The output variables y(t) are functions of the control vanables c(t), the measured state variables s(t) and the external influences E(t), which can be stated as follows:
~ 12) y(t) = f (c(t) ,s(t) ,E(t) ) .
The Equation f( ) is assumed to he some uncomplicated non-linear unknown function which to be modeled by the network. The task is to obtain the best approximation20 of this function f( ) by léarning from measured data. The assumption is made that the measured state variables s(t) are some other unknown function of the controls c(t) and the external perturbations E(t) which would have the following relationship:
s ( C) = f" ( c ( t), E( t) ) .
The function f,( ) represents the non-linear unknown function of the dependency of the state variables s(t) on both ~he control variables s(t) and the external WO 93/25943 Pcr/usg3/O
perturbations E(t). Without loss of generali~r, ~is function can be expanded in the follow~ng fortTI:
~ 4) fB ( C ( t~, E~ t) ) = fc ( C ( t) ) + fE~(E( C) + fCE ( ) ' ' -Where fc( ) d~nds only on c(t) and fE~ ) depends only on E(t).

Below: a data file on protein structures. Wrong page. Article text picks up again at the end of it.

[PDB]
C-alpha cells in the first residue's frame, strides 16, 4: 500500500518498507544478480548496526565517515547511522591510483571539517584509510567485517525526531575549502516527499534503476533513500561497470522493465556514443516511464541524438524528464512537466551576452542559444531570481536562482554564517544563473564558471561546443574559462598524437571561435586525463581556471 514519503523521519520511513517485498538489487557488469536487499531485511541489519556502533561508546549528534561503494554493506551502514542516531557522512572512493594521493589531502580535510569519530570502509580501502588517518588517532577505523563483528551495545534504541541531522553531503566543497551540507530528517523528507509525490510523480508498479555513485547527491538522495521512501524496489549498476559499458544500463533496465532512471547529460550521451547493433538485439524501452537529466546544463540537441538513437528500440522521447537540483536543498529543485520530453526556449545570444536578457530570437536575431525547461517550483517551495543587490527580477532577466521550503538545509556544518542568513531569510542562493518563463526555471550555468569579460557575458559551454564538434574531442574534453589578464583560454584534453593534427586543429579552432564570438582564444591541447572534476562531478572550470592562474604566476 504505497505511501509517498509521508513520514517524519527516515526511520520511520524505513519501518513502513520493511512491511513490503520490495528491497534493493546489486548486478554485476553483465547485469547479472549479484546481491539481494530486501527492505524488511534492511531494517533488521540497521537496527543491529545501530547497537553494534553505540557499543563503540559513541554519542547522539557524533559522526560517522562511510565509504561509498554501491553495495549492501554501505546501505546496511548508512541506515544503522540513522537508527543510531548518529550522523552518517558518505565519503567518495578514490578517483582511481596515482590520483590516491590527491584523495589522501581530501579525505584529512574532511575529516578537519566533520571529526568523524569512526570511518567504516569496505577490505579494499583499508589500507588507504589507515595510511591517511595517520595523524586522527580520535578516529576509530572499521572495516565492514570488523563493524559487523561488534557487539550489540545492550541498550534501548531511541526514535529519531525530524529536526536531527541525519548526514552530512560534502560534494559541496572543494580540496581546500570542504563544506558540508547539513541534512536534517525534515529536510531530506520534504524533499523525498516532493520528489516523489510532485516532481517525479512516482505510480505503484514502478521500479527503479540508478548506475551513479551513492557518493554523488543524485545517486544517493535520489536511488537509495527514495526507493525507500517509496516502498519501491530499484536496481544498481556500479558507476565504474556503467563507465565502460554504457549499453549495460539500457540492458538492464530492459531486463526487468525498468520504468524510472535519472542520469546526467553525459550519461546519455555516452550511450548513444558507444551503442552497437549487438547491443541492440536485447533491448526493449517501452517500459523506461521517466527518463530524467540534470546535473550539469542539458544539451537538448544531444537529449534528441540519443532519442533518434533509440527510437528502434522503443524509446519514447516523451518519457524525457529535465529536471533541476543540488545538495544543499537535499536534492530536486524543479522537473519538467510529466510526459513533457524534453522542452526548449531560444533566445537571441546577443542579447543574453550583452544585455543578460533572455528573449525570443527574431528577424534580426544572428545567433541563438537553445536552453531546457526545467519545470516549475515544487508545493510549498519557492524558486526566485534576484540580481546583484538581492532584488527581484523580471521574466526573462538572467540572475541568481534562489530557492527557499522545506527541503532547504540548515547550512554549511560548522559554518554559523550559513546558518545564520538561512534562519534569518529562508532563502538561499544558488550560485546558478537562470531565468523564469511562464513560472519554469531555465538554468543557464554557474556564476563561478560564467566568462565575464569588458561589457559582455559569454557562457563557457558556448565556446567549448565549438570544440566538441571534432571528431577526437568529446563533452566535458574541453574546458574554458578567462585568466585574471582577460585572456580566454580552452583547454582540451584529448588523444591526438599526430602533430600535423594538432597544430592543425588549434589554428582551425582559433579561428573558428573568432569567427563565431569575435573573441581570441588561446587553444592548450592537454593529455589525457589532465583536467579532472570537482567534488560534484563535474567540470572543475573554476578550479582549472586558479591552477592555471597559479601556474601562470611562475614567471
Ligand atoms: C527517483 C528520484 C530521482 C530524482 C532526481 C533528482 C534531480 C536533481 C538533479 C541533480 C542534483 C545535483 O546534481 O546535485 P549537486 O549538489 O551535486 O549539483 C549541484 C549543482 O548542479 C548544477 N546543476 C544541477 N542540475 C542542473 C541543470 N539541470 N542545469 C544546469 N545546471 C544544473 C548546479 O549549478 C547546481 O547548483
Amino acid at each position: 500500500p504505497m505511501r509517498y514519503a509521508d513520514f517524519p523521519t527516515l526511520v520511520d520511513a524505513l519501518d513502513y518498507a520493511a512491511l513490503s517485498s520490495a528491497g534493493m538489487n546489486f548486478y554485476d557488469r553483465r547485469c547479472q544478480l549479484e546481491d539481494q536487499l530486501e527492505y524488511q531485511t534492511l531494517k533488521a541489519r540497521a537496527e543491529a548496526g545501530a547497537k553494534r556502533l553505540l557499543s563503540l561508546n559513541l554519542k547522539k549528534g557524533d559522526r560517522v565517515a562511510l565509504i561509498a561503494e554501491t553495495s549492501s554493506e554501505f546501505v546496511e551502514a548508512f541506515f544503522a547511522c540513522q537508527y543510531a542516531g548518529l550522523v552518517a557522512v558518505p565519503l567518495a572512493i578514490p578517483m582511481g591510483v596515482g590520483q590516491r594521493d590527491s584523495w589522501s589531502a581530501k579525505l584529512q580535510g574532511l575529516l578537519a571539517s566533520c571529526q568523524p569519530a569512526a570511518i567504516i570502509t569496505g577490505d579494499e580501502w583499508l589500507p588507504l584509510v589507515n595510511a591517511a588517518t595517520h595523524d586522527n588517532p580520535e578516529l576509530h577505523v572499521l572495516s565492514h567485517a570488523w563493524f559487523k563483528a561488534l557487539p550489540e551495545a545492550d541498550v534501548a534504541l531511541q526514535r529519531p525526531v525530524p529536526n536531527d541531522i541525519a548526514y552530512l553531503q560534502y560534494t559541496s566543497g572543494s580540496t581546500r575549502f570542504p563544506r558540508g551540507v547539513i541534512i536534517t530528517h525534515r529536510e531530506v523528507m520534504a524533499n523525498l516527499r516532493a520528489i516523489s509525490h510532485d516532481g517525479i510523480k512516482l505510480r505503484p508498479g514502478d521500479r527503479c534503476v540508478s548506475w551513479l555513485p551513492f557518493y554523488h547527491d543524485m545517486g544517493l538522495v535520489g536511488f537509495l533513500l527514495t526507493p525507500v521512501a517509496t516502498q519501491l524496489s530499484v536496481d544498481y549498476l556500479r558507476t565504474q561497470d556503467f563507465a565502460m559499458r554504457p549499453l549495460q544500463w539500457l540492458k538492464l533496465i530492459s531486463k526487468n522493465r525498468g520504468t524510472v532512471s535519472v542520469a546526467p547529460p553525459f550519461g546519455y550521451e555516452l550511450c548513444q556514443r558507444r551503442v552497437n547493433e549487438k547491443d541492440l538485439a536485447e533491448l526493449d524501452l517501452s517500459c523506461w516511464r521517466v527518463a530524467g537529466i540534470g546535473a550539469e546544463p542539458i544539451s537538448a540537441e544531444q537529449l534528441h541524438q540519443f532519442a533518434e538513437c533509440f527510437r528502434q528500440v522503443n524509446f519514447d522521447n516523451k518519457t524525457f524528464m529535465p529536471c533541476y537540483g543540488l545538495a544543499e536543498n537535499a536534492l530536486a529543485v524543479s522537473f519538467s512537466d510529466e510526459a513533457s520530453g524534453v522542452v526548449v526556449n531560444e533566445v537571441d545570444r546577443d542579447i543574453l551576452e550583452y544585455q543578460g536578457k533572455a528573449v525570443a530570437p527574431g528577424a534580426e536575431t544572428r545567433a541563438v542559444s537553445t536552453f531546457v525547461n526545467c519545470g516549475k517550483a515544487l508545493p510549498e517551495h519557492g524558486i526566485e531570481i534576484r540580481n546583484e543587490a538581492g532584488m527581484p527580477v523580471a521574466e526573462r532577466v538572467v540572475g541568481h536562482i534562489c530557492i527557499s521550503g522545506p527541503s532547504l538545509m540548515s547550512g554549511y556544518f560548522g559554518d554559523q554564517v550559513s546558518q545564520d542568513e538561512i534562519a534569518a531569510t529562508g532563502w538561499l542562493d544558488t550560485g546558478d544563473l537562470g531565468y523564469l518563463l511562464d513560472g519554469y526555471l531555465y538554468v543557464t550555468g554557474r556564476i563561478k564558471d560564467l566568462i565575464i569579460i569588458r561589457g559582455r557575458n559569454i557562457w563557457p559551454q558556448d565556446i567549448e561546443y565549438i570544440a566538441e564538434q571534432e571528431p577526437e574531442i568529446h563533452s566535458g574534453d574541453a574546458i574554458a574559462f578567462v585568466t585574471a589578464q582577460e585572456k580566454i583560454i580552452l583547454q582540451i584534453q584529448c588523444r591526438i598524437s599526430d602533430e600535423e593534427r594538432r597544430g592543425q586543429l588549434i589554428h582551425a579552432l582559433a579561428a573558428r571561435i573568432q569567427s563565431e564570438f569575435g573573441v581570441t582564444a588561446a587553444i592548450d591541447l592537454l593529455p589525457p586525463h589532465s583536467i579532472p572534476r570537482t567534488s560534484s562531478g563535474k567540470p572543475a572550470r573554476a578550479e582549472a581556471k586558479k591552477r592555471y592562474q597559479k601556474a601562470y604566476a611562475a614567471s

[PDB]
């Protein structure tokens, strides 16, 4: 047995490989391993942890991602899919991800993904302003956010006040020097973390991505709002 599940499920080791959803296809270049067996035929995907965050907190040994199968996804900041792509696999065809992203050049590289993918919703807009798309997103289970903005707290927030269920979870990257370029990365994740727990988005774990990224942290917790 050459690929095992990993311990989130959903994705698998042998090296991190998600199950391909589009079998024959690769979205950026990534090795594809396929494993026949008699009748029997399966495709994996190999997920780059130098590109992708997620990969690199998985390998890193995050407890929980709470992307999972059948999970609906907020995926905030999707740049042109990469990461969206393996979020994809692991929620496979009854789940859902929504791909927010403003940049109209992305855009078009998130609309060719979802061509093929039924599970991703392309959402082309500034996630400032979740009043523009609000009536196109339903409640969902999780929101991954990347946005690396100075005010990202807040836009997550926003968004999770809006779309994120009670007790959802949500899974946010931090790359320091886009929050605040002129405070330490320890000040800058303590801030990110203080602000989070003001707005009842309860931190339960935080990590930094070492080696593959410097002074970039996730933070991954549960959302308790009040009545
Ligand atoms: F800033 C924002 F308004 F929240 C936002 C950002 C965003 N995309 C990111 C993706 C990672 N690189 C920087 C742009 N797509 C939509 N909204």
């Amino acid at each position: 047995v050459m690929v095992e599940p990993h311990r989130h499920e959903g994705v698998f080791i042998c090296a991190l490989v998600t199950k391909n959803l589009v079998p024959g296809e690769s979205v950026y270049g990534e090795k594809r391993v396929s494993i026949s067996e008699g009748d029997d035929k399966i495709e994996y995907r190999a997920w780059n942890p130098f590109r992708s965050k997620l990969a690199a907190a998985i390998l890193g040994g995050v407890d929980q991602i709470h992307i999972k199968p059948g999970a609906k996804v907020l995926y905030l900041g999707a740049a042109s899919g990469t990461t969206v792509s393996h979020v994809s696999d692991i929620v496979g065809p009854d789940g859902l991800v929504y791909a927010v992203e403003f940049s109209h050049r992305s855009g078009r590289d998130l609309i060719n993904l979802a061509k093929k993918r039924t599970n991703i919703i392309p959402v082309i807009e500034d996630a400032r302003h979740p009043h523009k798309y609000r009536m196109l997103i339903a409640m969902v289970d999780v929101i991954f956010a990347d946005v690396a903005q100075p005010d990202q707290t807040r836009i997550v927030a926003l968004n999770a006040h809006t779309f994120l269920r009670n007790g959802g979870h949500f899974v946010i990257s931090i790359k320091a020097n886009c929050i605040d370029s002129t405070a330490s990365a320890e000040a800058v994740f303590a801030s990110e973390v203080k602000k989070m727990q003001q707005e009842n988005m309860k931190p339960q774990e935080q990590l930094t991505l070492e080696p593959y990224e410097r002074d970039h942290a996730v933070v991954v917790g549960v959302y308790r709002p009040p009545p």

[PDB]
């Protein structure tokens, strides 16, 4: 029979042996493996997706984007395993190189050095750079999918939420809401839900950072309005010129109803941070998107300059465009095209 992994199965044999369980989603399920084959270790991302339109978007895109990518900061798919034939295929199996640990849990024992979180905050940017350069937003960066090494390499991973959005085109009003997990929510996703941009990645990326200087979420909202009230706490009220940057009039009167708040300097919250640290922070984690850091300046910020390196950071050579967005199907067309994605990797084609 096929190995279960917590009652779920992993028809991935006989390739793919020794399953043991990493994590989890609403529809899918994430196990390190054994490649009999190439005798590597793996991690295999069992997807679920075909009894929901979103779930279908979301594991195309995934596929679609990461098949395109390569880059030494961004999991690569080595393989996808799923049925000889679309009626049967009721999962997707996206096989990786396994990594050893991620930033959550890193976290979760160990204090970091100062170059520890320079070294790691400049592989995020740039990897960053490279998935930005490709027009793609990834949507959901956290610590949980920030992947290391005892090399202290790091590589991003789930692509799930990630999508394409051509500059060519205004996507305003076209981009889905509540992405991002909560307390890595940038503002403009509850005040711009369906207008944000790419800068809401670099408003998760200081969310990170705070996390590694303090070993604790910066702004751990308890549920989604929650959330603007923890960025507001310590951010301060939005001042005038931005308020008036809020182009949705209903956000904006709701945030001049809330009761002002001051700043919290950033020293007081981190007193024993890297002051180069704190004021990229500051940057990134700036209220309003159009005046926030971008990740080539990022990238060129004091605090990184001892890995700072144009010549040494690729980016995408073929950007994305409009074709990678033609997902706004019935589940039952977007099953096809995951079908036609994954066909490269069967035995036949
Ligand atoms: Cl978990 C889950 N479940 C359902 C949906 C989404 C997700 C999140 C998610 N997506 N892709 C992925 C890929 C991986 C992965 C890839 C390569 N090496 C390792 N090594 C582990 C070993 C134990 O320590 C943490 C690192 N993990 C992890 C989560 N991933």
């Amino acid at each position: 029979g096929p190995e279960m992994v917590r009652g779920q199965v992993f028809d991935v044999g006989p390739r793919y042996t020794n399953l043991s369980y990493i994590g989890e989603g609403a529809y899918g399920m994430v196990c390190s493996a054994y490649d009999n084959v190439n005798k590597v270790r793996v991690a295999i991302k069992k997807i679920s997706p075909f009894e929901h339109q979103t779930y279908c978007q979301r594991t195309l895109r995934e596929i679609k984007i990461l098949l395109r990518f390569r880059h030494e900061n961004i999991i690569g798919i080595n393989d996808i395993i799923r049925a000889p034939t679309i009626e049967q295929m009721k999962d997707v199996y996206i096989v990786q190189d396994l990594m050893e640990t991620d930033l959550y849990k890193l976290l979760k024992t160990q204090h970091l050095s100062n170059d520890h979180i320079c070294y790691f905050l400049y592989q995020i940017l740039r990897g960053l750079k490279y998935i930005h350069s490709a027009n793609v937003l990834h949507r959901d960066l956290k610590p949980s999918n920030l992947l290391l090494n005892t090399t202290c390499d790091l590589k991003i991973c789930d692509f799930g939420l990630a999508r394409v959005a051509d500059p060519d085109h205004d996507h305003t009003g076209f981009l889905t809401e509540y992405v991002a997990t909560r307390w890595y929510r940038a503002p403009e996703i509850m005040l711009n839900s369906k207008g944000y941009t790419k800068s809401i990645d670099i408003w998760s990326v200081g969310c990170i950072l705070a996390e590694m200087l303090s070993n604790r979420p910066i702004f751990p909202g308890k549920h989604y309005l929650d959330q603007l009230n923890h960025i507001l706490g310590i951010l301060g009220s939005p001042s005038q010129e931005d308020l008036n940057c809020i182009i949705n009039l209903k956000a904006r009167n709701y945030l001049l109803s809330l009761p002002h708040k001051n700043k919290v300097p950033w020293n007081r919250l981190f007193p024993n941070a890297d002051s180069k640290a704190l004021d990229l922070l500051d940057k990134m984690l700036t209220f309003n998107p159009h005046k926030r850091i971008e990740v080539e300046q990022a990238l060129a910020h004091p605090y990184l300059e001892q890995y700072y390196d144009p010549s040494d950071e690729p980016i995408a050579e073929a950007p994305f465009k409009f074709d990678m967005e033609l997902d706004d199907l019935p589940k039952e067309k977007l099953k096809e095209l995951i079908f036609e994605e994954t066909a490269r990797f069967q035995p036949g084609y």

It is assumed that the magnitude of f~( 3 and fE( ) are large compared to the 5 higher order tenns, f,E( ~ + ...; most of the dependencies of the states on thecontrols can be projected out by leaming the states from the controls. The sta~-variables prediction can be w~i~ten as a funetion of the controls, sP(c~t~) = fi",(c(t)).
I~ is also assumed ~at ~e external variations in the ~on~ols are not highly correl~ted, hence he leamed function, fp(c(t)) will be ~rery close to f~(c(t)), since 10 ~is is assumed ~o be ~e do~ant term in the equation. Thus, the following appro~ima~e equali~ will exist:
~15) fp8(c(t) ) = fc(c(t) ) = fc(c(t) ) + ~(c(t) ,E(t) ) where the error ~ is small compared to fE(E (t)).
Sir.ce the predicted model fp(ctt)), the residuals can then be calculated as follows:
(16) r(E(t),c(~)) = s~t) - sp(t) 15 Substitu~ng, the following is obtained: